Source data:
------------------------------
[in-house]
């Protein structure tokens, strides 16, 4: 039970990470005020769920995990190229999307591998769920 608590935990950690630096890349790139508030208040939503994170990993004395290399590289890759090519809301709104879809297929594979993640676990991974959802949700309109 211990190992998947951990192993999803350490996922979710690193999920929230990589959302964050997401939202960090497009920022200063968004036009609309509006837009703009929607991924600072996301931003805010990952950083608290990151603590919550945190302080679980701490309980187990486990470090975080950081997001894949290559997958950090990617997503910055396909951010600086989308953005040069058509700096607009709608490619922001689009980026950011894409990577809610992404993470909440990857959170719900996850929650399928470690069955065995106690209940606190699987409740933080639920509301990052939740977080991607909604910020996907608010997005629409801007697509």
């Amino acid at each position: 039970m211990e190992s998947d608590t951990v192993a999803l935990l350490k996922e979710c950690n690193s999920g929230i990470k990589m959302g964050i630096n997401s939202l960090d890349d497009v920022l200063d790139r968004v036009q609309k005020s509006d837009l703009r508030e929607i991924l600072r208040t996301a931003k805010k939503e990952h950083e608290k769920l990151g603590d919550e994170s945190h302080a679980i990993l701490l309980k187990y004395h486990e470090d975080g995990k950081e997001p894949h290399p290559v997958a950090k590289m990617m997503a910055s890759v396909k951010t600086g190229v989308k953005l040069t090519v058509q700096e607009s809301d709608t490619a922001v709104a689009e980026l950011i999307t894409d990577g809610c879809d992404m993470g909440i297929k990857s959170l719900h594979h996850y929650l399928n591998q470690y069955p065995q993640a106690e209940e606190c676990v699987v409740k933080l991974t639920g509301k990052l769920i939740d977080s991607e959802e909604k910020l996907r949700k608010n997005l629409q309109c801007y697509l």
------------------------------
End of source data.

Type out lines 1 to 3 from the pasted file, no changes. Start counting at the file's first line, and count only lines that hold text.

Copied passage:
[in-house]
């Protein structure tokens, strides 16, 4: 039970990470005020769920995990190229999307591998769920 608590935990950690630096890349790139508030208040939503994170990993004395290399590289890759090519809301709104879809297929594979993640676990991974959802949700309109 211990190992998947951990192993999803350490996922979710690193999920929230990589959302964050997401939202960090497009920022200063968004036009609309509006837009703009929607991924600072996301931003805010990952950083608290990151603590919550945190302080679980701490309980187990486990470090975080950081997001894949290559997958950090990617997503910055396909951010600086989308953005040069058509700096607009709608490619922001689009980026950011894409990577809610992404993470909440990857959170719900996850929650399928470690069955065995106690209940606190699987409740933080639920509301990052939740977080991607909604910020996907608010997005629409801007697509």
């Amino acid at each position: 039970m211990e190992s998947d608590t951990v192993a999803l935990l350490k996922e979710c950690n690193s999920g929230i990470k990589m959302g964050i630096n997401s939202l960090d890349d497009v920022l200063d790139r968004v036009q609309k005020s509006d837009l703009r508030e929607i991924l600072r208040t996301a931003k805010k939503e990952h950083e608290k769920l990151g603590d919550e994170s945190h302080a679980i990993l701490l309980k187990y004395h486990e470090d975080g995990k950081e997001p894949h290399p290559v997958a950090k590289m990617m997503a910055s890759v396909k951010t600086g190229v989308k953005l040069t090519v058509q700096e607009s809301d709608t490619a922001v709104a689009e980026l950011i999307t894409d990577g809610c879809d992404m993470g909440i297929k990857s959170l719900h594979h996850y929650l399928n591998q470690y069955p065995q993640a106690e209940e606190c676990v699987v409740k933080l991974t639920g509301k990052l769920i939740d977080s991607e959802e909604k910020l996907r949700k608010n997005l629409q309109c801007y697509l």